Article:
Person lying in the fetal position while an elephant asks them, "Is the pandemic getting to you again?" Remember when we were staying home for two weeks to flatten the curve? It’s been 17 months since stay-at-home orders were issued in March 2020. Regardless of your pandemic style, you’re likely experiencing some form of pandemic fatigue. With the emergence of the Delta strain and tightening restrictions, you may be feeling frustrated, angry, helpless, or numb.

Want help coping with the Delta blues? Here are a few ideas …

    1. Show yourself compassion – You may not be your ideal self right now and that’s okay. You may feel tired, unmotivated, cranky, or apathetic. Or you may actually be doing well and feeling guilty about thriving when others are struggling. Wherever you are, it’s okay. There is no right way to pandemic. If you’re struggling, ask yourself, “What do I need right now?” Take a deep breath and listen for the answer under the noise of stressors you don’t control. The answer may be as simple as love, food, to be alone, or to reach out to a friend. Take small, achievable action steps to meet whatever needs come up.

    2. Let go of  how things should be – Whether you’re disappointed the world didn’t go back to normal on June 15 or feel the world reopened too quickly, you’re understandably frustrated that reality doesn’t match your picture of how it should be. I’m frustrated too and encourage you to feel your annoyance, anger, fear, and disappointment. Then, as you are ready, embrace life as it is. You may surprise yourself by finding freedom through acknowledging and releasing your expectations.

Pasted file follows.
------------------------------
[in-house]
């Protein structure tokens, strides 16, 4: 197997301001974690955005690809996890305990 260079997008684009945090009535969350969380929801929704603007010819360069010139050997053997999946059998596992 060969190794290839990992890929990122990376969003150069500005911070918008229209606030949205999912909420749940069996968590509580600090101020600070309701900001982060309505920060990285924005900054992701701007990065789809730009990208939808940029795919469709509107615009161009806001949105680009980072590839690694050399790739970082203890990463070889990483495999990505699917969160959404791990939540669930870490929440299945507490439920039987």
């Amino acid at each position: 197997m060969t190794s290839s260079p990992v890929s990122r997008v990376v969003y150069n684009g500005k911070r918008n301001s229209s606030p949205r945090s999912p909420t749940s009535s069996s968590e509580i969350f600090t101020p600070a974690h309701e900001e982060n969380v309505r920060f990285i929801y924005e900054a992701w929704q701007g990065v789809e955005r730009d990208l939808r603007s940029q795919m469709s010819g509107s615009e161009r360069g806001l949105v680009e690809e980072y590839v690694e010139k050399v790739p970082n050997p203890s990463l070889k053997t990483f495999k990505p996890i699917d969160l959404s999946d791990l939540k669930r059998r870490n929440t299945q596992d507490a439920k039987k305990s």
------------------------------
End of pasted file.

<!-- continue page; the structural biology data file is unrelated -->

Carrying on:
3. Be extra kind to others – In addition to following CDC guidelines and respecting others’ COVID comfort levels, make an effort to be kind. Caring for others’ emotional wellbeing, especially when they are “consequential strangers” like your bank teller, farmers market dealer, or front desk person at your dentist’s office has positive effects on your mental health too! Research shows that positive interactions with people who you don’t know well, but see often, actually have the greatest effect on your mood.

    4. Connect with your community – The pandemic has shown how interconnected we are and how our small actions directly affects others. We’re definitely still in this together. You can help fight food insecurity locally by donating to Marin Community Fridges. When you visit the Marin Farmers Market on Sundays, purchase produce from participating vendors or drop it off at the Marin Community Fridges table by the entrance and they’ll deliver it for you! Or you can buy food at your local grocery store and take it to one of five local fridges. To find the location nearest you, check out Marin Community Fridges.

    5. Get out of fight-or-flight mode with acupuncture – Acupuncture’s ability to regulate the nervous system is powerful. It can be effective in those moments when breathing deeply and clearing your mind are tools that seem out of reach. I routinely see patients shift from being irritable and angry to relaxed and calm over the course of a session. Other times patients come back for routine care because loved ones who notice the difference in their mood encourage them to get regular acupuncture. If you’d like help recalibrating your nervous system so you can better handle your challenges, schedule online or contact me:

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